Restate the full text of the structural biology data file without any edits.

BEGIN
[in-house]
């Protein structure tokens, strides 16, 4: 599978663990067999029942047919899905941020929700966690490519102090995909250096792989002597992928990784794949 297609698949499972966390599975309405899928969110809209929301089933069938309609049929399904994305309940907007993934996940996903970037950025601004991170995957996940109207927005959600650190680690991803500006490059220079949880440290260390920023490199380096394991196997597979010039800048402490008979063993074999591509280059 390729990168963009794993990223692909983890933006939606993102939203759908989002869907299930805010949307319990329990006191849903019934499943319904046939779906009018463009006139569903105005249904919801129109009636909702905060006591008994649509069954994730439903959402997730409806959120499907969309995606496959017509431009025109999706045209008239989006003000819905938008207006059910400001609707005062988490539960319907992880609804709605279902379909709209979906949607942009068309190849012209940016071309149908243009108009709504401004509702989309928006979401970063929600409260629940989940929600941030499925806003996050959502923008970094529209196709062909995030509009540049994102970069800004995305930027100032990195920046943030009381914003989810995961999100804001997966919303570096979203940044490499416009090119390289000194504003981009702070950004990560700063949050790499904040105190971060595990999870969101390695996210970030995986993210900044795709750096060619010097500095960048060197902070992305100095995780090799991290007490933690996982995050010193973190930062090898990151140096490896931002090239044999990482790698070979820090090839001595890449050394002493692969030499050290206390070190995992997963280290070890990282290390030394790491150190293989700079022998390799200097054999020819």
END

[in-house]
């Protein structure tokens, strides 16, 4: 599978663990067999029942047919899905941020929700966690490519102090995909250096792989002597992928990784794949 297609698949499972966390599975309405899928969110809209929301089933069938309609049929399904994305309940907007993934996940996903970037950025601004991170995957996940109207927005959600650190680690991803500006490059220079949880440290260390920023490199380096394991196997597979010039800048402490008979063993074999591509280059 390729990168963009794993990223692909983890933006939606993102939203759908989002869907299930805010949307319990329990006191849903019934499943319904046939779906009018463009006139569903105005249904919801129109009636909702905060006591008994649509069954994730439903959402997730409806959120499907969309995606496959017509431009025109999706045209008239989006003000819905938008207006059910400001609707005062988490539960319907992880609804709605279902379909709209979906949607942009068309190849012209940016071309149908243009108009709504401004509702989309928006979401970063929600409260629940989940929600941030499925806003996050959502923008970094529209196709062909995030509009540049994102970069800004995305930027100032990195920046943030009381914003989810995961999100804001997966919303570096979203940044490499416009090119390289000194504003981009702070950004990560700063949050790499904040105190971060595990999870969101390695996210970030995986993210900044795709750096060619010097500095960048060197902070992305100095995780090799991290007490933690996982995050010193973190930062090898990151140096490896931002090239044999990482790698070979820090090839001595890449050394002493692969030499050290206390070190995992997963280290070890990282290390030394790491150190293989700079022998390799200097054999020819």